These issues highlight again the need for a clear ladder of escalation that demarcates areas of responsibilities and the appropriate responses under a unified chain of command. Such an exercise will help to reduce overlapping areas of responsibility and focus each organization on the relevant task in support of a common mission. It would provide a much needed sense of structure and pro-activity to Malaysia’s maritime security management.
Ultimately however, maritime security management in Malaysia needs to start by changing at the top. Without strategic clarity that properly contextualizes the roles and responsibilities of each agency and ministry, it is unlikely that many of the sundry logistical problems will remain unresolved. After all, one of the many difficulties in keeping the MMEA’s ships maintained and in good order is the fact that it operates seven different hull types for offshore patrol vessels, 10 different hull types for patrol vessels, and seven more different fast interceptor hulls. While there is an argument to be made in favor of more commonality to facilitate logistics and defense industry retooling, ultimately such an effort can only come with a commitment of funds and political effort that correctly recognizes the importance of maritime security and enforcement.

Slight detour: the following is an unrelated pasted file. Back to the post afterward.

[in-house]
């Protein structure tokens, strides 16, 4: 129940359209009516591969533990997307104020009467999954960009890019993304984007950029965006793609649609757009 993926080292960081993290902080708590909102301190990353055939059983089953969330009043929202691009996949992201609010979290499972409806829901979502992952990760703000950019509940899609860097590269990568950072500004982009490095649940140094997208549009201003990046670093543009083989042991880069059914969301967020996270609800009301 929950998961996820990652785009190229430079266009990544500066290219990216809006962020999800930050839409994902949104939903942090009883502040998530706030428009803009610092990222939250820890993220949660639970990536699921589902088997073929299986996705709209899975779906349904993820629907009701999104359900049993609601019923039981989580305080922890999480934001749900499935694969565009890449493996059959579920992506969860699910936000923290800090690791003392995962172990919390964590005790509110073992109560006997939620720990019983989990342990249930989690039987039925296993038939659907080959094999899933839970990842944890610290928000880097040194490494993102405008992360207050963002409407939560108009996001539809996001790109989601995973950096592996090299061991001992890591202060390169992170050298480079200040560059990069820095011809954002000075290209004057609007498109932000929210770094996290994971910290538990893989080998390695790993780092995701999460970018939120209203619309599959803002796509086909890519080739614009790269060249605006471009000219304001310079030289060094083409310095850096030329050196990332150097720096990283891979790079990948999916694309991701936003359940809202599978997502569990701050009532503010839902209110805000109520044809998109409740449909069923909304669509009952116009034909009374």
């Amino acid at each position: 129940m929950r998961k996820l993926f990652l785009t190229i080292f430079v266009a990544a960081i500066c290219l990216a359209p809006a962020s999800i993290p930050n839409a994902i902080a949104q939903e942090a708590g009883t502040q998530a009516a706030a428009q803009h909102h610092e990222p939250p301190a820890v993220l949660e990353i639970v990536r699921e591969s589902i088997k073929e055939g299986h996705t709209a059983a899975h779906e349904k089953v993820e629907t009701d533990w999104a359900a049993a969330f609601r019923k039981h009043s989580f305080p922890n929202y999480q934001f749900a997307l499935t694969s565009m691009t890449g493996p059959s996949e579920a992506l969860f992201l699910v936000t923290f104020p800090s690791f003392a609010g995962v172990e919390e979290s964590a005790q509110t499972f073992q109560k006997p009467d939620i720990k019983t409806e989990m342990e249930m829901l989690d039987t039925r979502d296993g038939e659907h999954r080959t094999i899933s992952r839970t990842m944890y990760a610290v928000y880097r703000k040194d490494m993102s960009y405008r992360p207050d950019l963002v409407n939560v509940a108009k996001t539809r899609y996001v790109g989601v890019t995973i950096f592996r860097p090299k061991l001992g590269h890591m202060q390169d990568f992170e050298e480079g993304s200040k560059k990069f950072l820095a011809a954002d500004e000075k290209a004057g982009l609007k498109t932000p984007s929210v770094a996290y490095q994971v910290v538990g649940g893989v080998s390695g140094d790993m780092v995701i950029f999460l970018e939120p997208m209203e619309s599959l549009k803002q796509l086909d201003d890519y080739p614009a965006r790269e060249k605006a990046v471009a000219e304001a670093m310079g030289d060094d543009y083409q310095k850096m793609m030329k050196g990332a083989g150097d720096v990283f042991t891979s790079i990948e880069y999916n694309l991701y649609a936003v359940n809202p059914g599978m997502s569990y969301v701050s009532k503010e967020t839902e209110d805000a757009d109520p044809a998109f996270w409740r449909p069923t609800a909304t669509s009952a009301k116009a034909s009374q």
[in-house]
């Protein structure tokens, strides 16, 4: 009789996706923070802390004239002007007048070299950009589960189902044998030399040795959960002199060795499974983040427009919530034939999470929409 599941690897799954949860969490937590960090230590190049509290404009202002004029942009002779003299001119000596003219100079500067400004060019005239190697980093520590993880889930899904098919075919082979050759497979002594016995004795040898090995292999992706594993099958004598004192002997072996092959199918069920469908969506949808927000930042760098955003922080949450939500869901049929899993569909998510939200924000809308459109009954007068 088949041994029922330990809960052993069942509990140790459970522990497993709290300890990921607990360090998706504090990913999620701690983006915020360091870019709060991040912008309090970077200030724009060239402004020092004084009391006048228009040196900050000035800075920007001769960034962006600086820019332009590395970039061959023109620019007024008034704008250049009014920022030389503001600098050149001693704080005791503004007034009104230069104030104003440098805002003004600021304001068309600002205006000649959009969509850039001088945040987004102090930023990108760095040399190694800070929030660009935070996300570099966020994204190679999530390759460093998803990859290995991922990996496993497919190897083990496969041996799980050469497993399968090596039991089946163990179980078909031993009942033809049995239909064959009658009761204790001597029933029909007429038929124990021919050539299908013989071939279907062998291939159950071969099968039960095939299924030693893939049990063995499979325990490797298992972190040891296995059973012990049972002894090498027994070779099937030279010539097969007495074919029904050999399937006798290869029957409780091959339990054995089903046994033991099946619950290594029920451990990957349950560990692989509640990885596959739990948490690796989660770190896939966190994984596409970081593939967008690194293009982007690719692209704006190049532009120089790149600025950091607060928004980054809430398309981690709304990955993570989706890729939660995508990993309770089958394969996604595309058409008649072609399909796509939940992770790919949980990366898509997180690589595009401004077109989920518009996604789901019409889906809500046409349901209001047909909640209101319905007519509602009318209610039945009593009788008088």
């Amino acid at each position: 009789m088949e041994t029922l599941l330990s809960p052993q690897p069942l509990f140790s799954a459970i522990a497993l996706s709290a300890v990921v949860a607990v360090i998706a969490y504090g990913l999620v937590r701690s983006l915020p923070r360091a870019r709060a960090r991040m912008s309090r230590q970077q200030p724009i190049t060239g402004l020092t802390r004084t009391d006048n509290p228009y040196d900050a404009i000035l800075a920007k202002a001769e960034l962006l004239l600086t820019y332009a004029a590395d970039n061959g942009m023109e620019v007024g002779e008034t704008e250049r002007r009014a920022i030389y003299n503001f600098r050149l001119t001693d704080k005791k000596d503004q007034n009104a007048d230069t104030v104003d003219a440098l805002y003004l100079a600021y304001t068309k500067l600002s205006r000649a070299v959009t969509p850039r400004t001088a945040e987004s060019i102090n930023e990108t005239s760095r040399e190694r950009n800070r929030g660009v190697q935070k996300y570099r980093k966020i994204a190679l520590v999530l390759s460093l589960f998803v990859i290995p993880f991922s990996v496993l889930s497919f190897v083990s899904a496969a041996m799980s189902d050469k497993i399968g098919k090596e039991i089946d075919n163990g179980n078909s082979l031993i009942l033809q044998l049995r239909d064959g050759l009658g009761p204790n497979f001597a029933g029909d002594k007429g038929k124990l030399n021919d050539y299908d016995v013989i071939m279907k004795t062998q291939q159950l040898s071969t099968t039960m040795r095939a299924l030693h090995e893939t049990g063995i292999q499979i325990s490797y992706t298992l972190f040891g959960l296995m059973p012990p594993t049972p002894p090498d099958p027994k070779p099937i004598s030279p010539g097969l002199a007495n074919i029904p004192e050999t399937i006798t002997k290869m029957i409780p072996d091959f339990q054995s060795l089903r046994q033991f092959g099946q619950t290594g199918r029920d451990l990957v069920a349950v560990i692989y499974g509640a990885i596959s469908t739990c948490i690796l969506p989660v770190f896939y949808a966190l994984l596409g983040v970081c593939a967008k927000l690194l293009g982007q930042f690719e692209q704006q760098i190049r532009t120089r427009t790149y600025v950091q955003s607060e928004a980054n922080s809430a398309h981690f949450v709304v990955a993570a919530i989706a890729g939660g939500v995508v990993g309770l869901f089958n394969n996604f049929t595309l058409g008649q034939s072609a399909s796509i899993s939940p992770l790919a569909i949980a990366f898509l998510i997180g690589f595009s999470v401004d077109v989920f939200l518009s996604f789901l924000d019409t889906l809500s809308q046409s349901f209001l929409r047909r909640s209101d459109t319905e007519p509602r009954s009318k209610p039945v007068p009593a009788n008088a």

To that end, having a proper national maritime security strategy that clearly defines Malaysia’s maritime priorities as well as the means to safeguard them will be important. Such an exercise will help to achieve political and strategic-level consensus, which will hopefully cascade into a whole-of-government and whole-of-society approach. On a practical level, such an exercise should also provide a clear ladder of escalation that demarcates the responsibilities of each agency clearly against respective threat tiers.
Embarking on this journey will be a difficult one for Malaysia, but nonetheless necessary. Project Solarium makes for an interesting case study for replication. At some point, the ongoing quest for domestic political dominance must give way to the important business of keeping the country’s maritime spaces safe for all. After all, national security is an important public good that facilitates economic activity. In these times of uncertainty, Malaysia cannot afford to allow its maritime spaces be contested, especially when they are historically and economically important spaces.